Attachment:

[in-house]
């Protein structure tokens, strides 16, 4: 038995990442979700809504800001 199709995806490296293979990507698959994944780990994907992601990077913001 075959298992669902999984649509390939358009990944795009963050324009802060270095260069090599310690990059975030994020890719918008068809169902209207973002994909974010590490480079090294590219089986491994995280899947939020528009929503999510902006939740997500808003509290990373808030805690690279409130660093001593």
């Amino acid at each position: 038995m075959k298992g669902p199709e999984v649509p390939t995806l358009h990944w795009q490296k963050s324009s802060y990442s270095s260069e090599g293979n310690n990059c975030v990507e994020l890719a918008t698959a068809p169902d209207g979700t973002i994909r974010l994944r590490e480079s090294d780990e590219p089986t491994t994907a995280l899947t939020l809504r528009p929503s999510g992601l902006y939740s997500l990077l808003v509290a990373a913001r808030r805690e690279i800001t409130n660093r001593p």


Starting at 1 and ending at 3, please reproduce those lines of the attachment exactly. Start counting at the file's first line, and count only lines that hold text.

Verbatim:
[in-house]
């Protein structure tokens, strides 16, 4: 038995990442979700809504800001 199709995806490296293979990507698959994944780990994907992601990077913001 075959298992669902999984649509390939358009990944795009963050324009802060270095260069090599310690990059975030994020890719918008068809169902209207973002994909974010590490480079090294590219089986491994995280899947939020528009929503999510902006939740997500808003509290990373808030805690690279409130660093001593």
């Amino acid at each position: 038995m075959k298992g669902p199709e999984v649509p390939t995806l358009h990944w795009q490296k963050s324009s802060y990442s270095s260069e090599g293979n310690n990059c975030v990507e994020l890719a918008t698959a068809p169902d209207g979700t973002i994909r974010l994944r590490e480079s090294d780990e590219p089986t491994t994907a995280l899947t939020l809504r528009p929503s999510g992601l902006y939740s997500l990077l808003v509290a990373a913001r808030r805690e690279i800001t409130n660093r001593p």